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Author Topic: Inverter Generator link kit question - Neutral overload?  (Read 1613 times)

drew gandy

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Inverter Generator link kit question - Neutral overload?
« on: August 13, 2020, 07:01:51 pm »

So I've been doing a little research on the multitude of 2000w range inverter generators on the market now. (Storm came across and wiped out power to a lot of homes a few days ago).

It seems that the link kits for these do NOT allow for 240v but instead for higher current at 120v. But, some of them appear to provide this power on 240V style connectors - apparently putting the same 'phase' on both hot terminals. These seem to be aimed at RV usage. But I'm having a hard time understanding how this won't lead to overloaded neutrals in systems where the neutrals are shared which is very common with 240v "split phase" power. 

What am I missing here? 

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Tim McCulloch

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Re: Inverter Generator link kit question - Neutral overload?
« Reply #1 on: August 13, 2020, 07:07:33 pm »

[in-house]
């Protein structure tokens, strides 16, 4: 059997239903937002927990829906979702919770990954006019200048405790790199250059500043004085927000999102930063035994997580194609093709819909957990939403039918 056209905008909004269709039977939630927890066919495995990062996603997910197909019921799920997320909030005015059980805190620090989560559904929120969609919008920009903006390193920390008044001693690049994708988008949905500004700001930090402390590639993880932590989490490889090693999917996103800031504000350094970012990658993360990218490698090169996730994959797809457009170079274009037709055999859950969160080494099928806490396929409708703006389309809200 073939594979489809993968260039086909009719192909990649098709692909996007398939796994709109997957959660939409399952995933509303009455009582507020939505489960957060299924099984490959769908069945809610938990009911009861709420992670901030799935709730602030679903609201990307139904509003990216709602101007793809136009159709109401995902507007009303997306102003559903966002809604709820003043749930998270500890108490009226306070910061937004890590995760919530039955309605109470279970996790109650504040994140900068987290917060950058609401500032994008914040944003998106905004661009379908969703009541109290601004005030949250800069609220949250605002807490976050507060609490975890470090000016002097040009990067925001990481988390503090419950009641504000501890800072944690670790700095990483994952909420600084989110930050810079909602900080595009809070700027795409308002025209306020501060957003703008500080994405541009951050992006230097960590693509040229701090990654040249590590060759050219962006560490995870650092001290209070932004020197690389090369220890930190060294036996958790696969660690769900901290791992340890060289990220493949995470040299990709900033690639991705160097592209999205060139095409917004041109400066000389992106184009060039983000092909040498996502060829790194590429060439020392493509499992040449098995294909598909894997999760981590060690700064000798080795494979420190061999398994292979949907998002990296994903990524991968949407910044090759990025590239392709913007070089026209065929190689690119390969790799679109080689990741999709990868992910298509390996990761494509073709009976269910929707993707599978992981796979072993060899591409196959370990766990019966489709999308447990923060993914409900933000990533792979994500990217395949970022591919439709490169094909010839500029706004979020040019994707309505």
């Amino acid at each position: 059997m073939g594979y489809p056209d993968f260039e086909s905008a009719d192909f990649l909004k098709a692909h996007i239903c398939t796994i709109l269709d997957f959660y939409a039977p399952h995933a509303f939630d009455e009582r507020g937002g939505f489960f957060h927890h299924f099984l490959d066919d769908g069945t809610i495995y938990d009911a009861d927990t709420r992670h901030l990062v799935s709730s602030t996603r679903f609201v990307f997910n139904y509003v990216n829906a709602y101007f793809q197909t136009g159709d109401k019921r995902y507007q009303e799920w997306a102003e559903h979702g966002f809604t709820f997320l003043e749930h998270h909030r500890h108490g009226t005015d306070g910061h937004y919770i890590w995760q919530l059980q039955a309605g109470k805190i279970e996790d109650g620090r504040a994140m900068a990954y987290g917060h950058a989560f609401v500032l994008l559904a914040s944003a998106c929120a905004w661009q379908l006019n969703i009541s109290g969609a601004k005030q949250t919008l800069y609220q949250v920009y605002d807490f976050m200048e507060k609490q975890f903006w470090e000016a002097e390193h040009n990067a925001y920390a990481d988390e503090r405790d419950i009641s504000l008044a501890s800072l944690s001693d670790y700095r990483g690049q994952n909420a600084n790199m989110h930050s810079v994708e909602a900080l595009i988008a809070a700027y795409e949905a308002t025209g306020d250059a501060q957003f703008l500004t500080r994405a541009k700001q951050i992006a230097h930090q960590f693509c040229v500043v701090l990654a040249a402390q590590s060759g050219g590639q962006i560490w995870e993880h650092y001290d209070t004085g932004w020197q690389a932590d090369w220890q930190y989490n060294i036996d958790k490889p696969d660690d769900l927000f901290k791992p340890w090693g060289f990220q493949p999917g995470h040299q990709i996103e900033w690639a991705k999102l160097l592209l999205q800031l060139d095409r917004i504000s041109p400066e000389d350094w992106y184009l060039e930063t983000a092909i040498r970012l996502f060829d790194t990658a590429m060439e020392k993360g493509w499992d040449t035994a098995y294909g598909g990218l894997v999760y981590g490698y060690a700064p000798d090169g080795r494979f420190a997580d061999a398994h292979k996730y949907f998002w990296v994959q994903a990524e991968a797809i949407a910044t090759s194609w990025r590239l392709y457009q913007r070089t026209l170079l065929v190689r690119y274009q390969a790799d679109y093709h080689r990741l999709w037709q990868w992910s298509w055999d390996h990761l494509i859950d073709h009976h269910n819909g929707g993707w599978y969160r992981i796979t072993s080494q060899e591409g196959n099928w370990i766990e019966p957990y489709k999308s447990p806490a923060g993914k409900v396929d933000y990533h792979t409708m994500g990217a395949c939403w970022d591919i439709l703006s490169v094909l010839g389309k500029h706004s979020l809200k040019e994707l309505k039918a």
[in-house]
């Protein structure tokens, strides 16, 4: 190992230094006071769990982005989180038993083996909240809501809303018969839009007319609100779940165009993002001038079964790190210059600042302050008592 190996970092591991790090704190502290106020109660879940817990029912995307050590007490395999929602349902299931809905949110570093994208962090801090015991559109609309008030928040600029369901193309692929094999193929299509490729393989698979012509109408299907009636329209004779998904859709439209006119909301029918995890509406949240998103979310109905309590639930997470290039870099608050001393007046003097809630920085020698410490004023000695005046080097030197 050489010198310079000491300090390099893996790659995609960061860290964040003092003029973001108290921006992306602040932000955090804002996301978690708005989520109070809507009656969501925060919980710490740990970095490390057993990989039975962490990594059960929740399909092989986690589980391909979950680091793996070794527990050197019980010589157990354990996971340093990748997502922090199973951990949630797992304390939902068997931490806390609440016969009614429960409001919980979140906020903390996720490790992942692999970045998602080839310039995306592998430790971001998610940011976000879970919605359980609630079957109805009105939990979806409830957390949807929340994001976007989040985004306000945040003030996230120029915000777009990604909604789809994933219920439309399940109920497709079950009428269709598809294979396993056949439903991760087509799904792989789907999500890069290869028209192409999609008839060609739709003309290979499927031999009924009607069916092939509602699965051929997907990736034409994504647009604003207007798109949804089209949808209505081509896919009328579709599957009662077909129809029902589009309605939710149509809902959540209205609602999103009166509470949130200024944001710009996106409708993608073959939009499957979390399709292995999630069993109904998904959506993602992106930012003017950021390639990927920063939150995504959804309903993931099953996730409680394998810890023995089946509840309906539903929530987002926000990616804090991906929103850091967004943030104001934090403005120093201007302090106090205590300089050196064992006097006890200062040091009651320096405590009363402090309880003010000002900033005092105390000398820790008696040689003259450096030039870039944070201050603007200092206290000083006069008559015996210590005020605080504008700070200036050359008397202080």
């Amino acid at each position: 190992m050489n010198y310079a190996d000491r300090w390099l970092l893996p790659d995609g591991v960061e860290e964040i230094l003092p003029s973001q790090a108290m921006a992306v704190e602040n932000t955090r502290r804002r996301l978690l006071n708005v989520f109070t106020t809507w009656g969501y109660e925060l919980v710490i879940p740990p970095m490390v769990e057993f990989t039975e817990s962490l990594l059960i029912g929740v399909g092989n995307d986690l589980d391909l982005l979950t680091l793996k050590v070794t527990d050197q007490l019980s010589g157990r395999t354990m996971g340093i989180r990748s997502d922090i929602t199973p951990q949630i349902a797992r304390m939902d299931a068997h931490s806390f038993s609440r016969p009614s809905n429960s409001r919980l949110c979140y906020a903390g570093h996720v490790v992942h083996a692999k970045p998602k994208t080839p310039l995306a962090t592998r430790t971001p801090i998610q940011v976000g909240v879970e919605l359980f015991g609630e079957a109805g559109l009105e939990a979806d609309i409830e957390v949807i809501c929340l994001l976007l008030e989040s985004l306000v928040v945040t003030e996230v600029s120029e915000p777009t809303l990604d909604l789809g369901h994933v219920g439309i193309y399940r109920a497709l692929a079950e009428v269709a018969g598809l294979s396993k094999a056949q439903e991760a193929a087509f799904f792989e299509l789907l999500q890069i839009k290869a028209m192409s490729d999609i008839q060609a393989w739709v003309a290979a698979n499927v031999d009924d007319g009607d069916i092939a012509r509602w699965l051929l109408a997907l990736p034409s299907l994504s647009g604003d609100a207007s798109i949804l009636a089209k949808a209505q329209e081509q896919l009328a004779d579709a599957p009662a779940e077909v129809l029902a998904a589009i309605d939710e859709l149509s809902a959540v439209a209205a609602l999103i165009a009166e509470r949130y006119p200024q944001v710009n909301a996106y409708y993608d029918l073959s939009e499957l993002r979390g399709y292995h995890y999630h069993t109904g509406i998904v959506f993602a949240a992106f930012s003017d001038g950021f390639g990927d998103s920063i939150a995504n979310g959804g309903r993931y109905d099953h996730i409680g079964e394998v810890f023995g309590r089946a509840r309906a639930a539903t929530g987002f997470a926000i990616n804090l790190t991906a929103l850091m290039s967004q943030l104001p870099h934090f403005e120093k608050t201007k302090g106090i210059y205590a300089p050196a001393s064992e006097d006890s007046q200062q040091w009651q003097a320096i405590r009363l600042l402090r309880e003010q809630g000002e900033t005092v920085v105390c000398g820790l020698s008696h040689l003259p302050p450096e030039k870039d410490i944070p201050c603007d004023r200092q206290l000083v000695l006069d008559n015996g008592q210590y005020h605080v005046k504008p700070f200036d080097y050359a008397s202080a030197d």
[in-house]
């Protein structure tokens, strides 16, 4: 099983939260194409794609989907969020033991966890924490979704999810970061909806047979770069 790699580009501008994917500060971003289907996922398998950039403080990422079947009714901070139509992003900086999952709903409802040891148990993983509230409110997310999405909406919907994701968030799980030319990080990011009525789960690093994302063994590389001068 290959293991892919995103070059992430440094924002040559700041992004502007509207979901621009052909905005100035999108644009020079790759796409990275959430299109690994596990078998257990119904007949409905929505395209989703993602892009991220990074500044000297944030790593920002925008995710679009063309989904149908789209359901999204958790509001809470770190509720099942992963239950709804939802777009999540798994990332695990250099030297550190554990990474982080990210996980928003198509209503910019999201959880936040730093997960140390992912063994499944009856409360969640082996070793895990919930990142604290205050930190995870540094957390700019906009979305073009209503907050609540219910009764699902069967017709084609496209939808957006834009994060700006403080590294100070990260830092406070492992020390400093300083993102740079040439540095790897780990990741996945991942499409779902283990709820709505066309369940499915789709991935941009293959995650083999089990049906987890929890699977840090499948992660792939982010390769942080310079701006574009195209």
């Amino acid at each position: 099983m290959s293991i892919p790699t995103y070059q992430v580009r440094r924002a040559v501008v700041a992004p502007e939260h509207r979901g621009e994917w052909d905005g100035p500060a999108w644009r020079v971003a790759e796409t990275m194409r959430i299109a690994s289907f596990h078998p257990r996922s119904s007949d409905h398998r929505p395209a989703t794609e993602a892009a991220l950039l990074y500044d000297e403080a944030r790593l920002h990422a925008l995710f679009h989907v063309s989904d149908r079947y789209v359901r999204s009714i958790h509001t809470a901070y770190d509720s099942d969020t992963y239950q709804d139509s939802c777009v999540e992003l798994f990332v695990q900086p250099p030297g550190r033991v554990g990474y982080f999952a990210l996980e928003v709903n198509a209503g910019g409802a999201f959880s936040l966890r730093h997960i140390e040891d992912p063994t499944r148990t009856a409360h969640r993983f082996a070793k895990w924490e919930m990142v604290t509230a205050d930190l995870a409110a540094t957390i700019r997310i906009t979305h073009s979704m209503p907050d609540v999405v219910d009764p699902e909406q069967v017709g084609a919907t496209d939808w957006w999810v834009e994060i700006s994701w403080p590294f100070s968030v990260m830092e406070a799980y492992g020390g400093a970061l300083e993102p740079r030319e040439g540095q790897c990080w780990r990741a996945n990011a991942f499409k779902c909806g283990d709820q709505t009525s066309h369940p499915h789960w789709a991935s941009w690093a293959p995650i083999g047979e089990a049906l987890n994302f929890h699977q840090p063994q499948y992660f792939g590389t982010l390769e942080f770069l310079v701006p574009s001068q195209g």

So I've been doing a little research on the multitude of 2000w range inverter generators on the market now. (Storm came across and wiped out power to a lot of homes a few days ago).

It seems that the link kits for these do NOT allow for 240v but instead for higher current at 120v. But, some of them appear to provide this power on 240V style connectors - apparently putting the same 'phase' on both hot terminals. These seem to be aimed at RV usage. But I'm having a hard time understanding how this won't lead to overloaded neutrals in systems where the neutrals are shared which is very common with 240v "split phase" power. 

What am I missing here?

I went through this with RV generators - if there are no 240V loads, the gensets have independent 120V windings with their own "neutrals".  The neutrals are jumpered together for output purposes.